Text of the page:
CWU signs new lease in Sammamish
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After 125 years as an institution of higher learning, Central Washington University will now be an option for high school students looking to receive college credit away from campus.
On March 21, CWU President James Gaudino officially signed the lease for Mars Hill Church in Sammamish with the intent of using the location as an instructional site.
On the same day, Gaudino signed the lease, the Northwest Commission on Colleges and Universities (NWCCU) approved CWU’s request to allow Running Start instruction at the church next fall.
Running Start is Washington’s program for high school students to receive dual credit for college and high school at the same time. The program gives high school students the option to get a head-start on the general education requirements for a bachelor’s degree or even finish an associate’s degree as juniors and seniors in high school.
According to Katherine Frank, CWU’s provost and vice president for academic and student life, the instructional site is very different than the six university centers and two satellite operations currently spread across the state of the Washington.
“University Centers are based at community colleges, and we don’t offer Running Start programs there,” Frank said. “They’re for completion programs for students who want to transition out of the community college experience to the Central Washington University experience to complete their degrees. At an instructional site, we’ll be able to offer classes to high school students.”
The City of Sammamish purchased Mars Hill Church with the intent of placing a post-secondary outreach center in March 2015. The property is 22 acres with a full gym and parking spaces for 200 vehicles. Within a few miles there are four high schools (Skyline High School, Eastlake High School, Tesla STEM High School and Eastside Catholic High School), which makes the site easier to access for high school students.
“[Mars Hill Church] is a very short walk or drive from four high schools,” Frank said. “So that’s wonderful for their community.”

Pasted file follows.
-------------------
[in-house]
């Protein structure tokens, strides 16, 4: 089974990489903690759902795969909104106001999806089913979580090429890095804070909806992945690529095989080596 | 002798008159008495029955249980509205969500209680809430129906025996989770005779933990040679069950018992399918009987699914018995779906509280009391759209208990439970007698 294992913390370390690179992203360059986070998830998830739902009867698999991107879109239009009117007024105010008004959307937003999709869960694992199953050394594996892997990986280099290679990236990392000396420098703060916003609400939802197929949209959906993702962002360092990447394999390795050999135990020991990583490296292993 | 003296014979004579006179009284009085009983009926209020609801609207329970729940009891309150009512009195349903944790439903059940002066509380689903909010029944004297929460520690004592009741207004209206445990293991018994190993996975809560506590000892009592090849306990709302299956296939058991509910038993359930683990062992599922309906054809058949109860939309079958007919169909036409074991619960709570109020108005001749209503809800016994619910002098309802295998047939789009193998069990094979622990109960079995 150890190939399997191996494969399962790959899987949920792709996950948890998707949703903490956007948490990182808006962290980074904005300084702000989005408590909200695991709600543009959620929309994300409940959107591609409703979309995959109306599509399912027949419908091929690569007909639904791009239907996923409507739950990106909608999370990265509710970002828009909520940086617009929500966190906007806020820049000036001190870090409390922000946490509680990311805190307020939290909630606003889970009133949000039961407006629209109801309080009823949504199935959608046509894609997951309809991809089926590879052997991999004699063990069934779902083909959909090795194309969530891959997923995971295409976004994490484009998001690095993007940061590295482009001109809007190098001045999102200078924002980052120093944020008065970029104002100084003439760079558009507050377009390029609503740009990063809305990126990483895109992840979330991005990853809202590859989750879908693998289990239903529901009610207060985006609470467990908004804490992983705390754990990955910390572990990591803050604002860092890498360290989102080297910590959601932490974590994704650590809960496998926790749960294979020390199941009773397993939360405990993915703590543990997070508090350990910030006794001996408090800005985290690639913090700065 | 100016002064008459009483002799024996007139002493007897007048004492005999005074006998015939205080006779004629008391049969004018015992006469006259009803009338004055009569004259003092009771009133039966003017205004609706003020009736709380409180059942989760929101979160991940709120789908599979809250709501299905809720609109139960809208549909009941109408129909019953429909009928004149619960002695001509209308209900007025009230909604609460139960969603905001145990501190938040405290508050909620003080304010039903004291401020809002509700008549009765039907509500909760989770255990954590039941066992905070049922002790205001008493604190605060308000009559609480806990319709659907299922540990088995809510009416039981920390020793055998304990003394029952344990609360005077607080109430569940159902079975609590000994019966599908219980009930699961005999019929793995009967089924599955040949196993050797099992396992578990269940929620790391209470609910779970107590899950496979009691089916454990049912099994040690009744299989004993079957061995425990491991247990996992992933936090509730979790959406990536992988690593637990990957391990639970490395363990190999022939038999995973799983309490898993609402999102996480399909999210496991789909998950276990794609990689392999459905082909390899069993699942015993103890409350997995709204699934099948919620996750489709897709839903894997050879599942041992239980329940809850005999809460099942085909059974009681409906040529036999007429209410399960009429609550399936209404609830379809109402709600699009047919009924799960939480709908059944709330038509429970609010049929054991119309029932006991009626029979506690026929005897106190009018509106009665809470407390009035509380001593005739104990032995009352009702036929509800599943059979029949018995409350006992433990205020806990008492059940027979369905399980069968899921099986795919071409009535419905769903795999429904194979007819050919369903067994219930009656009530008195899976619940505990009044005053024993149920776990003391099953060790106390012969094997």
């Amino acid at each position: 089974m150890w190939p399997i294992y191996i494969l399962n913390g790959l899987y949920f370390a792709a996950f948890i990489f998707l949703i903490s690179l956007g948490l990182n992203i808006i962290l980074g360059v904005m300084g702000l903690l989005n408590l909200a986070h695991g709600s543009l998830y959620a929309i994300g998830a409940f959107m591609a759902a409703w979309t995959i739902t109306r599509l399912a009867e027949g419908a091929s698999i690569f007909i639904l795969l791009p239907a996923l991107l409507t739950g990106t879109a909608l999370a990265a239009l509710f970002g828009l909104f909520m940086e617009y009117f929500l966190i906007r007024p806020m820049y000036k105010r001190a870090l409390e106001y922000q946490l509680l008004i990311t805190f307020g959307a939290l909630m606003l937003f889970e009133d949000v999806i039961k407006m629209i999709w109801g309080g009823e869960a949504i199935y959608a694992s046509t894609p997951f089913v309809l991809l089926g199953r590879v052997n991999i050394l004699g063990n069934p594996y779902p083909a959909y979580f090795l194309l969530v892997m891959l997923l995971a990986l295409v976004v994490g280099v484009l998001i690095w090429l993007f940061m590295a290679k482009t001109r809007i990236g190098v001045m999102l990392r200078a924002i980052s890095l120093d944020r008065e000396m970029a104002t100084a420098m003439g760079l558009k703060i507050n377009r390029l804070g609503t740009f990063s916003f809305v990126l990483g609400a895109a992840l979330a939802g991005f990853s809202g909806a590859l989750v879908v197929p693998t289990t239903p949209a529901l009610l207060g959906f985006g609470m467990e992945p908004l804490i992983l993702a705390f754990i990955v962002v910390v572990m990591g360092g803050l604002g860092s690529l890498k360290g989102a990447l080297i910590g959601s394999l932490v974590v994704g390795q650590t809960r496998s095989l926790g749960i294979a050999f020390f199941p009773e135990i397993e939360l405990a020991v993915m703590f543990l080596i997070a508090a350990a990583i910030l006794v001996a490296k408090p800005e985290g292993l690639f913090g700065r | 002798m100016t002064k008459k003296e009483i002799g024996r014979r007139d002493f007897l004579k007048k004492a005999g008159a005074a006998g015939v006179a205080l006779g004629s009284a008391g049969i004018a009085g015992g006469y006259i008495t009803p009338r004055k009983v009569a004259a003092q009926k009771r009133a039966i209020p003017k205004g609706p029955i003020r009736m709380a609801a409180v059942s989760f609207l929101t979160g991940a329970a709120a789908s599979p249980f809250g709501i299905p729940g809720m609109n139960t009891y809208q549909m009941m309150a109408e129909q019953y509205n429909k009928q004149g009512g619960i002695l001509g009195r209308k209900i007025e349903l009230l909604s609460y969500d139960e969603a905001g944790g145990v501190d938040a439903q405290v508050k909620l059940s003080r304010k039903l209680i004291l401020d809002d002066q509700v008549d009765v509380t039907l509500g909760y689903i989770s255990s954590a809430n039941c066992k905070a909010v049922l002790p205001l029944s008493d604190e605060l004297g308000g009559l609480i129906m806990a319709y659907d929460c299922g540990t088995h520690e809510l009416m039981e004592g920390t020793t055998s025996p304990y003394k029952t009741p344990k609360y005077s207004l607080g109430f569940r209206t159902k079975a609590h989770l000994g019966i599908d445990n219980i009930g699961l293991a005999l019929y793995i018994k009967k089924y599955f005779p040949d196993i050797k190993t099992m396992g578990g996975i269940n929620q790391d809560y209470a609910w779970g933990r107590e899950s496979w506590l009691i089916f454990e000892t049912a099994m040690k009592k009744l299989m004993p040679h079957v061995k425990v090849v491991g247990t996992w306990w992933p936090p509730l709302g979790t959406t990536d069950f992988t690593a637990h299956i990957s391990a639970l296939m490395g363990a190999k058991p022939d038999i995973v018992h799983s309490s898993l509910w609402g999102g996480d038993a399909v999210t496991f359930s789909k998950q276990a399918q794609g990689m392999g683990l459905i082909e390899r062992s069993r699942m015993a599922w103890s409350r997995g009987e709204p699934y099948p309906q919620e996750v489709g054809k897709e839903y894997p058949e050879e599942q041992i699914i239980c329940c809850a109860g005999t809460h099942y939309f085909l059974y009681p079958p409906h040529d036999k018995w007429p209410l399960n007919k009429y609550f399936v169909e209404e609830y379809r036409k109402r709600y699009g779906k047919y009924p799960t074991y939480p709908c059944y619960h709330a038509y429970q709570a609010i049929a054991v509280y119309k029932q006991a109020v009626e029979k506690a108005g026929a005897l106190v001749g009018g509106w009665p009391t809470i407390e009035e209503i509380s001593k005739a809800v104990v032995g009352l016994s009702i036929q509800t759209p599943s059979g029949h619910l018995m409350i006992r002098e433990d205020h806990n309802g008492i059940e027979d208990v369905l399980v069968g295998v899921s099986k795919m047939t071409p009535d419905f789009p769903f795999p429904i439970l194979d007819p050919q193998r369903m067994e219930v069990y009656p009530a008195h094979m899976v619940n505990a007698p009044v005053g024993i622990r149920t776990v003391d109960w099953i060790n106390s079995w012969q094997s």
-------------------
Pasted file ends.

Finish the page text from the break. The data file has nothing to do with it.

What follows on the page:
Justyna King, principal of Eastside Catholic High School, said that the agreement with CWU is a much better option for Running Start than Eastside Catholic’s current agreements with Bellevue College and Lake Washington Technical College.
“We’re very excited about this prospect,” King said. “We want to give students of all kinds of backgrounds the opportunity to be successful and an opportunity to get some rigorous coursework in. I think it’s good for a specific group of students who can make the high school portion and college portion work in tandem.”
The lease, publically availlable on CWU’s website, between CWU and Sammamish is for $60,000 per year in base rent for three years. After three years, CWU has the option purchase the property for $8 million, continue the lease for up to an additional 15 years in five-year increments, or to terminate the agreement. The rent has the possibility of increasing depending on the income of the operation.
“The lease creates some flexibility depending on if programming is successful,” Frank said. “We’re all very hopeful and confident on working towards a high success rate.”
CWU is also working on other programming, Frank said, for professionals and students alike who are looking for additional training. This includes certificate programs, cultural enrichment and community outreach, tutoring for middle/high school students and English as a Second Language (ESL) programs.
“We have a very successful craft brewing program that allows for people to really learn about the brewing process,” Frank said. “We have very robust music and arts programs as well, so there’s some possibilities there with a strong focus on the arts in the [Sammamish] community.”
King said the biggest benefit to the instructional site is the cultural enrichment and its possible impact on the community, but acknowledges that introducing students to post-secondary education will also be helpful to students.
“I see there is a benefit to give [students] the college mindset at a young age,” Frank said. “We have pretty advanced students who are looking at where their college careers will be at 12… We’re happy to be a beta tester for anything CWU wants to try, we’re willing to get creative and we’re willing to try things. It should be a great relationship.”